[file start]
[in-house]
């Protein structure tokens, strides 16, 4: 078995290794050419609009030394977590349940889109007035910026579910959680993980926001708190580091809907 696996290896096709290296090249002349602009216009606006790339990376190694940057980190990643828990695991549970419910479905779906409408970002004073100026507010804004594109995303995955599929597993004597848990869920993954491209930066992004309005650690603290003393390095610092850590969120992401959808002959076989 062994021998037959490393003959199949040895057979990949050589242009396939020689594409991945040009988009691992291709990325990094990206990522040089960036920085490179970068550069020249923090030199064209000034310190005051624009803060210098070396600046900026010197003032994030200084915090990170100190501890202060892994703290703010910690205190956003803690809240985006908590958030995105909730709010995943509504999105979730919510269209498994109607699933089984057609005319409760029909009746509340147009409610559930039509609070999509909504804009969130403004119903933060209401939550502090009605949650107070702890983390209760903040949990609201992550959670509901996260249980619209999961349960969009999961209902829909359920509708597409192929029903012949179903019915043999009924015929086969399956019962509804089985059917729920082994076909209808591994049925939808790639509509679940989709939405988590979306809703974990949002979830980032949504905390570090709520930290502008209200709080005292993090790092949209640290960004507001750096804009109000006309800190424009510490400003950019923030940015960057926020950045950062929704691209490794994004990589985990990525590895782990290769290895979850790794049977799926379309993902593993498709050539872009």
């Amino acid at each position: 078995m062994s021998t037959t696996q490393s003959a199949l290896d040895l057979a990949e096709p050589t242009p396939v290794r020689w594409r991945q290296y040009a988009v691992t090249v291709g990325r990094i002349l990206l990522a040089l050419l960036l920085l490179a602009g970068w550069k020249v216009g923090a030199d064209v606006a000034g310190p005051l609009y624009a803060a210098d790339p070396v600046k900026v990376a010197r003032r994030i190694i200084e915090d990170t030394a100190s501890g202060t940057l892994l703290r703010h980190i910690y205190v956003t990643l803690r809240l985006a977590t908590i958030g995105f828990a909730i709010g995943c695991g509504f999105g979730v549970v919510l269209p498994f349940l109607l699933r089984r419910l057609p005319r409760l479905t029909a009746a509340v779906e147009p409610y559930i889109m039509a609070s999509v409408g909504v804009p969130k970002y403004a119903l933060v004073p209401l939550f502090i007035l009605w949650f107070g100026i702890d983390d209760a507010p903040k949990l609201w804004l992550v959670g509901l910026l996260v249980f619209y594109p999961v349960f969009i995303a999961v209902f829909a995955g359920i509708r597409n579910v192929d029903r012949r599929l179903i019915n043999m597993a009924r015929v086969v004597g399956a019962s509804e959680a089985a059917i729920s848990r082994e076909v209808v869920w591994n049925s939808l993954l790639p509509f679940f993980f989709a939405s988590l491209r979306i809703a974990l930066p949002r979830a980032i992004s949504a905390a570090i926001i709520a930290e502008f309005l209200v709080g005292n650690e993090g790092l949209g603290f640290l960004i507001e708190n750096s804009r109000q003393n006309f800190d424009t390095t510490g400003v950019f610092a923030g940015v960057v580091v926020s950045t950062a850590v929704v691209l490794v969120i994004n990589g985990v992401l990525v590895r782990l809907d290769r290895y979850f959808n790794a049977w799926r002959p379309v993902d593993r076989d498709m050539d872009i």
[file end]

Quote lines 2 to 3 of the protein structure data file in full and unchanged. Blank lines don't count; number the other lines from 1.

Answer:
């Protein structure tokens, strides 16, 4: 078995290794050419609009030394977590349940889109007035910026579910959680993980926001708190580091809907 696996290896096709290296090249002349602009216009606006790339990376190694940057980190990643828990695991549970419910479905779906409408970002004073100026507010804004594109995303995955599929597993004597848990869920993954491209930066992004309005650690603290003393390095610092850590969120992401959808002959076989 062994021998037959490393003959199949040895057979990949050589242009396939020689594409991945040009988009691992291709990325990094990206990522040089960036920085490179970068550069020249923090030199064209000034310190005051624009803060210098070396600046900026010197003032994030200084915090990170100190501890202060892994703290703010910690205190956003803690809240985006908590958030995105909730709010995943509504999105979730919510269209498994109607699933089984057609005319409760029909009746509340147009409610559930039509609070999509909504804009969130403004119903933060209401939550502090009605949650107070702890983390209760903040949990609201992550959670509901996260249980619209999961349960969009999961209902829909359920509708597409192929029903012949179903019915043999009924015929086969399956019962509804089985059917729920082994076909209808591994049925939808790639509509679940989709939405988590979306809703974990949002979830980032949504905390570090709520930290502008209200709080005292993090790092949209640290960004507001750096804009109000006309800190424009510490400003950019923030940015960057926020950045950062929704691209490794994004990589985990990525590895782990290769290895979850790794049977799926379309993902593993498709050539872009």
């Amino acid at each position: 078995m062994s021998t037959t696996q490393s003959a199949l290896d040895l057979a990949e096709p050589t242009p396939v290794r020689w594409r991945q290296y040009a988009v691992t090249v291709g990325r990094i002349l990206l990522a040089l050419l960036l920085l490179a602009g970068w550069k020249v216009g923090a030199d064209v606006a000034g310190p005051l609009y624009a803060a210098d790339p070396v600046k900026v990376a010197r003032r994030i190694i200084e915090d990170t030394a100190s501890g202060t940057l892994l703290r703010h980190i910690y205190v956003t990643l803690r809240l985006a977590t908590i958030g995105f828990a909730i709010g995943c695991g509504f999105g979730v549970v919510l269209p498994f349940l109607l699933r089984r419910l057609p005319r409760l479905t029909a009746a509340v779906e147009p409610y559930i889109m039509a609070s999509v409408g909504v804009p969130k970002y403004a119903l933060v004073p209401l939550f502090i007035l009605w949650f107070g100026i702890d983390d209760a507010p903040k949990l609201w804004l992550v959670g509901l910026l996260v249980f619209y594109p999961v349960f969009i995303a999961v209902f829909a995955g359920i509708r597409n579910v192929d029903r012949r599929l179903i019915n043999m597993a009924r015929v086969v004597g399956a019962s509804e959680a089985a059917i729920s848990r082994e076909v209808v869920w591994n049925s939808l993954l790639p509509f679940f993980f989709a939405s988590l491209r979306i809703a974990l930066p949002r979830a980032i992004s949504a905390a570090i926001i709520a930290e502008f309005l209200v709080g005292n650690e993090g790092l949209g603290f640290l960004i507001e708190n750096s804009r109000q003393n006309f800190d424009t390095t510490g400003v950019f610092a923030g940015v960057v580091v926020s950045t950062a850590v929704v691209l490794v969120i994004n990589g985990v992401l990525v590895r782990l809907d290769r290895y979850f959808n790794a049977w799926r002959p379309v993902d593993r076989d498709m050539d872009i």